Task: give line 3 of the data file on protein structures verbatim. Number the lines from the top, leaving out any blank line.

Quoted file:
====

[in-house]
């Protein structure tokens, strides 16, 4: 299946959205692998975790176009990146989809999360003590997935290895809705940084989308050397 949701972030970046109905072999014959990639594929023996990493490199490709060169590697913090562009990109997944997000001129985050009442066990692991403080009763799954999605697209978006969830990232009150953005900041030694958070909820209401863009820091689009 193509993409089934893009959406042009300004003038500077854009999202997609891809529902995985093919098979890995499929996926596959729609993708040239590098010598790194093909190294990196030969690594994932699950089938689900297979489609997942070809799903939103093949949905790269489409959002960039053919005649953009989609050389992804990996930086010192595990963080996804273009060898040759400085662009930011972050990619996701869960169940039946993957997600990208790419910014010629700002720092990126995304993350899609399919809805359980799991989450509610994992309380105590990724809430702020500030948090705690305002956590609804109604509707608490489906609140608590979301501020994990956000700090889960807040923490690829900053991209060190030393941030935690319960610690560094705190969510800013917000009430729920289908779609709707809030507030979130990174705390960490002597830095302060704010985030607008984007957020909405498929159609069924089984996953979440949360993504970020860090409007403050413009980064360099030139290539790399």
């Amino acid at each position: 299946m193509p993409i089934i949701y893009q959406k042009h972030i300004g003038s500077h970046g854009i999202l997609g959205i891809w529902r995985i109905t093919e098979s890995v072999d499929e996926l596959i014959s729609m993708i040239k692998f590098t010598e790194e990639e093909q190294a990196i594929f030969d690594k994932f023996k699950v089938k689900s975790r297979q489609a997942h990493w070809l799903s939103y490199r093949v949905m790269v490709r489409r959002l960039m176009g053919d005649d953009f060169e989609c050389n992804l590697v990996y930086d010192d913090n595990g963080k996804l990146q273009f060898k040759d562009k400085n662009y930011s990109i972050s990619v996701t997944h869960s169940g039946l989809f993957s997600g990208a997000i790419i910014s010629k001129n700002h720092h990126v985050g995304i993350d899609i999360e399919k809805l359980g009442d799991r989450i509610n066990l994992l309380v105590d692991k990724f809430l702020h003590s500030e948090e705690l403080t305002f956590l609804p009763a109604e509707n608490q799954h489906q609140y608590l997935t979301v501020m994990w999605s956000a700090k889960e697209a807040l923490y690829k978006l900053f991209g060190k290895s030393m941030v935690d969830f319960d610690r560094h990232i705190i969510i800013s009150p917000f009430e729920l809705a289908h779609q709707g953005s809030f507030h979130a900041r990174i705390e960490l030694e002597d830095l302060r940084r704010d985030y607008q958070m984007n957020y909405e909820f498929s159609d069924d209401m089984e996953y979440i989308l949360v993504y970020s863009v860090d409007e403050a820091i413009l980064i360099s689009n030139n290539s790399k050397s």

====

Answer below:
């Amino acid at each position: 299946m193509p993409i089934i949701y893009q959406k042009h972030i300004g003038s500077h970046g854009i999202l997609g959205i891809w529902r995985i109905t093919e098979s890995v072999d499929e996926l596959i014959s729609m993708i040239k692998f590098t010598e790194e990639e093909q190294a990196i594929f030969d690594k994932f023996k699950v089938k689900s975790r297979q489609a997942h990493w070809l799903s939103y490199r093949v949905m790269v490709r489409r959002l960039m176009g053919d005649d953009f060169e989609c050389n992804l590697v990996y930086d010192d913090n595990g963080k996804l990146q273009f060898k040759d562009k400085n662009y930011s990109i972050s990619v996701t997944h869960s169940g039946l989809f993957s997600g990208a997000i790419i910014s010629k001129n700002h720092h990126v985050g995304i993350d899609i999360e399919k809805l359980g009442d799991r989450i509610n066990l994992l309380v105590d692991k990724f809430l702020h003590s500030e948090e705690l403080t305002f956590l609804p009763a109604e509707n608490q799954h489906q609140y608590l997935t979301v501020m994990w999605s956000a700090k889960e697209a807040l923490y690829k978006l900053f991209g060190k290895s030393m941030v935690d969830f319960d610690r560094h990232i705190i969510i800013s009150p917000f009430e729920l809705a289908h779609q709707g953005s809030f507030h979130a900041r990174i705390e960490l030694e002597d830095l302060r940084r704010d985030y607008q958070m984007n957020y909405e909820f498929s159609d069924d209401m089984e996953y979440i989308l949360v993504y970020s863009v860090d409007e403050a820091i413009l980064i360099s689009n030139n290539s790399k050397s």